What training does it take to become a professional mermaid?
To be able to create convincing mermaid photos and footage you need to have a very strong ability to hold your breath and develop extremely strong swimming skills. After all, with your legs bound together, you must still look comfortable and beautiful underwater. You have to be dive-certified, not afraid of marine wildlife, have ocean experience in tides, currents, waves, and varying temperature. Remember, you're swimming with your eyes open underwater without goggles. This all takes a lot of expert athletic and modeling experience. Add to all these graces, you are always in public and need to be outgoing, personable, friendly, confident -- unafraid of looking like a freak!
Q: You've swum with sharks, humpback whales, dolphins, and manta rays in your mermaid tail flukes. What have you learned from sharks?
Swimming with whales, dolphins and non-threatening ocean animals gives me great pleasure to experience the joy that these creatures evoke in us. Swimming with more dangerous creatures like the great whites, certainly requires more courage. But I've witnessed sharks diminishing so terribly -- sickened from our pollution, hunted, and fished into extinction. It breaks my heart. I decided to create beautiful images of the connection possible between humans and ocean creatures to inspire people around the world to protect and love them.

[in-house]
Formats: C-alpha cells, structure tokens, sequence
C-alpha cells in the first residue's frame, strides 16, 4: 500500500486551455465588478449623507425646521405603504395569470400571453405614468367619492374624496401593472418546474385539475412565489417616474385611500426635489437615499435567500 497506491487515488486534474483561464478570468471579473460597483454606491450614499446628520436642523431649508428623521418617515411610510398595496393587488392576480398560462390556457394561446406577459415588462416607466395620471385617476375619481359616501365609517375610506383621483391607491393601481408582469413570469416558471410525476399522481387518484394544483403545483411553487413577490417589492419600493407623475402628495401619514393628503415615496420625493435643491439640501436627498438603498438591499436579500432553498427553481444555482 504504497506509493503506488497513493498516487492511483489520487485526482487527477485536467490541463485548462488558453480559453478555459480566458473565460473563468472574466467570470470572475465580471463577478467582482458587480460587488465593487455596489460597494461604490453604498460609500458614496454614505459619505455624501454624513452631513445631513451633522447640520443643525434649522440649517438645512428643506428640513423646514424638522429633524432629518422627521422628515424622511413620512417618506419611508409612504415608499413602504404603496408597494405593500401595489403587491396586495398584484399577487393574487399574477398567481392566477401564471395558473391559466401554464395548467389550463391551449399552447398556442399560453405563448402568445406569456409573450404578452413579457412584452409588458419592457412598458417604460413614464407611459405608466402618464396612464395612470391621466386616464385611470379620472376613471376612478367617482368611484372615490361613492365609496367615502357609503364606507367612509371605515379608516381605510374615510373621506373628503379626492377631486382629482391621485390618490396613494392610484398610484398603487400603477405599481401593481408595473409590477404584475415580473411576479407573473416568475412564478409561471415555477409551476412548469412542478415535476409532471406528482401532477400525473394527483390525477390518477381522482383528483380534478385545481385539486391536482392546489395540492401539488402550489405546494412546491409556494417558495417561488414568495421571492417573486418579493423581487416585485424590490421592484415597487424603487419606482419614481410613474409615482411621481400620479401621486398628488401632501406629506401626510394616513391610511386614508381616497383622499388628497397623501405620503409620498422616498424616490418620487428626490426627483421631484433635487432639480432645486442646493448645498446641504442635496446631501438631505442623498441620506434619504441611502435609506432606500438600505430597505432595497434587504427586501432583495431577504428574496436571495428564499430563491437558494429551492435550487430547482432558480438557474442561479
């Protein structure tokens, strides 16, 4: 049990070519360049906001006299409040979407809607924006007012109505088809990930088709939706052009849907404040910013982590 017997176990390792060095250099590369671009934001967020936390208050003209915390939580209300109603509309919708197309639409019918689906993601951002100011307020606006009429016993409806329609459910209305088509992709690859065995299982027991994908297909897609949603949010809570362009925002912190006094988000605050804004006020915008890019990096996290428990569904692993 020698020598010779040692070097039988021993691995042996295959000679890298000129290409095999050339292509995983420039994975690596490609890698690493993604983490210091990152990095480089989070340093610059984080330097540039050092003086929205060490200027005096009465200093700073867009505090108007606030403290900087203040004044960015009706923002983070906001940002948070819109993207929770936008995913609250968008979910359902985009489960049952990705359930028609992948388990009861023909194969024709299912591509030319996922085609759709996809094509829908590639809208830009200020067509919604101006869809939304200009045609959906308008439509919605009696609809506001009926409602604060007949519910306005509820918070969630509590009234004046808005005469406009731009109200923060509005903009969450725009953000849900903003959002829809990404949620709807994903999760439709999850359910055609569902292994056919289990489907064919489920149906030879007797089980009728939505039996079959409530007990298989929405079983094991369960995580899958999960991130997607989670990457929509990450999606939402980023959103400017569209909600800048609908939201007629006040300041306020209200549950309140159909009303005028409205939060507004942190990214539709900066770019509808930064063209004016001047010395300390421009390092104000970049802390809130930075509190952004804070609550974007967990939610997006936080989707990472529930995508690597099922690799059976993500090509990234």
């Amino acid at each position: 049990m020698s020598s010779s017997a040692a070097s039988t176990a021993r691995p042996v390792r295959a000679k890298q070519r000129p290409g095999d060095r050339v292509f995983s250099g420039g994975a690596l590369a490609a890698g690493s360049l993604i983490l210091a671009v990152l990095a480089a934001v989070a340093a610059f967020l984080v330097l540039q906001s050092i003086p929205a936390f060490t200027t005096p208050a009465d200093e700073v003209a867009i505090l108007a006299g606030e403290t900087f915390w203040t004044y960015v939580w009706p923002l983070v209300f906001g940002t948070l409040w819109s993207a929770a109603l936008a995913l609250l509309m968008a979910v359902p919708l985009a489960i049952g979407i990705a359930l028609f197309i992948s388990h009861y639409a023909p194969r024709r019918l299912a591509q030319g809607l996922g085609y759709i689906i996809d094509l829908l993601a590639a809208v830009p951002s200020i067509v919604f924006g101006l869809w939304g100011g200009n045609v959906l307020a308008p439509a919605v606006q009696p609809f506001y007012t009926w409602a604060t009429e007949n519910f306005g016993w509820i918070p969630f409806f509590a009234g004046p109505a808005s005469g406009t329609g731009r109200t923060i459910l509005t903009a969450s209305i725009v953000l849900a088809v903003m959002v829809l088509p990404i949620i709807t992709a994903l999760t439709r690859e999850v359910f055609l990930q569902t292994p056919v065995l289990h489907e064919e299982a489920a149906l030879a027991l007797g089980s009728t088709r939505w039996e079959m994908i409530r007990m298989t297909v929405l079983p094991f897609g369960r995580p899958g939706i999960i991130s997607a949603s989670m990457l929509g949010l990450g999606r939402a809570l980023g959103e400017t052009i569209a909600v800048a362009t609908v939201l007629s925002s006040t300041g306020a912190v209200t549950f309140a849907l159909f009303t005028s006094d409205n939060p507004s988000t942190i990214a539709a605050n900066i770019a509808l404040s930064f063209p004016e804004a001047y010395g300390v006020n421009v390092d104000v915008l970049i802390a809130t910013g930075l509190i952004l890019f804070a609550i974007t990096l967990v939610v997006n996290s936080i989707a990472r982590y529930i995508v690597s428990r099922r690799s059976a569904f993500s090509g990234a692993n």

Tell us about your courageous attempt in Taiji, Japan to stop their dolphin hunt that is portrayed in the Oscar-winning documentary film, The Cove?
I helped organize and participated with the surfers who paddled out into the bloody waters of the Taiji cove where dolphins were being slaughtered. The fishermen there were very angry at their violent hunt being filmed. They began to attack us with long fishing sticks, and push their boat propellers towards our legs. We held our protective circle for 20 minutes while the remaining live dolphins whistled in panic and spy-hopped. The dolphins made eye contact and swam towards us -- as if they knew we were there to help. But we couldn't free any of them, because the fishermen had roped off the cove. Eventually, we had to leave. All of the dolphins were slaughtered. This goes on for six months of every year. While we were able to bring the footage to the rest of the world and raise awareness, we're still campaigning to end this senseless killing.
Q: I think of you as an ambassador from The Deep, an ocean world that is still more of a mystery to us than outer space. As a diplomat from our underwater universe, what is the most important message you'd like to share with us?
We are at a crisis point with our oceans right now. scientific studies are telling us that if we don't radically change the way we are treating the ocean, its ecosystem will fail in the next 10-20 years. No Ocean -- no life on planet Earth. The ocean is calling out to humans to make a shift; the mermaid is a symbol of the land and the primal ocean reuniting again as one.
Watch video of Hannah Mermaid swim with Manta Rays in Mantas Last Dance.